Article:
The Breakfast Club (With True Love and Brotherhood)

Welcome to The Breakfast Club! We’re a disorganized group of rebel lefties who hang out and chat if and when we’re not too hungover  we’ve been bailed out we’re not too exhausted from last night’s (CENSORED) the caffeine kicks in. Join us every weekday morning at 9am (ET) and weekend morning at 10:30am (ET) to talk about current news and our boring lives and to make fun of LaEscapee! If we are ever running late, it’s PhilJD’s fault.

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This Day in History

The Christmas poem “A Visit from St. Nicholas” is first published; Former Japanese premier Hideki Tojo is executed; Mormon religion founder Joseph Smith, Jr. is born; North Korea releases the 82 U.S. Seamen.

Breakfast Tunes

Breakfast News

North Korea suffers internet blackout – reports

Connectivity problems not immediately linked to US threats of retribution over Sony Pictures hacking

North Korea experienced sweeping and progressively worse internet outages extending into Monday, with one computer expert saying the country’s online access went “totally down”. The White House and the State Department declined to say whether the US government was responsible.

By Tuesdsay the US-based internet monitoring company Dyn said the country appeared to be back online. But “the question is whether it will return to the unstable fluctuations we saw before the outage” said Dyn spokesman Jim Cowie.

De Blasio urges New Yorkers to put politics aside in wake of NYPD shooting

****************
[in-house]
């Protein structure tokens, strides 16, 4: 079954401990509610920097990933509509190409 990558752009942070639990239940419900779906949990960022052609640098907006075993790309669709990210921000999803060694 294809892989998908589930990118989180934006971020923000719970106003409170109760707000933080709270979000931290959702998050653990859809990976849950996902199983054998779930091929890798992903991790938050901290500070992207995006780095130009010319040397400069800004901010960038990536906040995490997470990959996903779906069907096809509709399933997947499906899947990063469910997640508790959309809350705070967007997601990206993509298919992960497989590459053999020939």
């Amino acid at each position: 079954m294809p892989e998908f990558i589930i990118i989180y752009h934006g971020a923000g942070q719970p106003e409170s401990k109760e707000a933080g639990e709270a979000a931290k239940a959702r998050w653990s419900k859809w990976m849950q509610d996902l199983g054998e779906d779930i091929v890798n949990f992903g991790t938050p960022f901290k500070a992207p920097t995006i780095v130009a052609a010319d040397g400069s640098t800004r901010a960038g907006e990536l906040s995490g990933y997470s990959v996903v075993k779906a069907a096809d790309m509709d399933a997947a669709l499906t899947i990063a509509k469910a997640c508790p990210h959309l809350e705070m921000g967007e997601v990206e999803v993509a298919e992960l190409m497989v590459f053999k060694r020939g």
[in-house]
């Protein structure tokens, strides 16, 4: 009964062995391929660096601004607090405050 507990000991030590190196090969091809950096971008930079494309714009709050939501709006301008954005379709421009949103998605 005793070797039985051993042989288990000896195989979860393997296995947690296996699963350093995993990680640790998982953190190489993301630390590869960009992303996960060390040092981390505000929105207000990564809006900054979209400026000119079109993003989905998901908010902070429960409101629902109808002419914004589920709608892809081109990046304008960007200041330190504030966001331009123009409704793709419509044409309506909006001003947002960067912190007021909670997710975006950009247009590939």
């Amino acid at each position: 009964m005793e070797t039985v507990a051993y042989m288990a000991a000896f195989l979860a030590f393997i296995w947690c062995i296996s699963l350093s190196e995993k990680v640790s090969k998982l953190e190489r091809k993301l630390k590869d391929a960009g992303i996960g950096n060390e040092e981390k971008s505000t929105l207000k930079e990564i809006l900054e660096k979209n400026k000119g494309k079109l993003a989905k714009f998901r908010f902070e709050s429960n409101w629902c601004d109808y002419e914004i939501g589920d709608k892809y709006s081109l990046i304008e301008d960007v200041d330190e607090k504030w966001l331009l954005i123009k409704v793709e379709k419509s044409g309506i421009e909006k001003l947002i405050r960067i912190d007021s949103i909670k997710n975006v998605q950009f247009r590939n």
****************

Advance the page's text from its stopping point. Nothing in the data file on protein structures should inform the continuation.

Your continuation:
In the wake of murders of two officers, commissioner Bill Bratton says response is ‘reflective’ of mood of some in the department and issue is becoming partisan

New York Mayor Bill de Blasio said Monday that it is time to “put aside political debates, put aside protests” in the wake of the murder of two NYPD officers in Brooklyn Saturday afternoon.

De Blasio, speaking to the Police Athletic League’s annual Christmas lunch, said that instead it was time to focus on the mourning families, and he entreated people also to “take a moment, when you see a police officer, to thank them, to console them.”

Earlier Monday, the mayor and his police commissioner, Bill Bratton, visited the families of officer Rafael Ramos and officer Wenjiun Liu, the two murdered NYPD officers.

Human rights groups call for special prosecutor to investigate CIA torture

The ACLU and Human Rights Watch say the offences amount to ‘a vast criminal conspiracy’ and are ‘shocking and corrosive’ to US democracy and credibility

Two of America’s leading human rights organisations have written to the US attorney general, Eric Holder, calling on him to appoint a special prosecutor to investigate crimes committed under the CIA’s interrogation and detention programme in the wake of 9/11.

The American Civil Liberties Union and Human Rights Watch issued the call as a joint response to the recently published report from the Senate intelligence committee that revealed the brutal extent of the CIA’s use of torture in secret prisons across the world. The groups say the agency’s rendition and treatment of terror suspects amounted to “a vast criminal conspiracy, under color of law, to commit torture and other serious crimes”.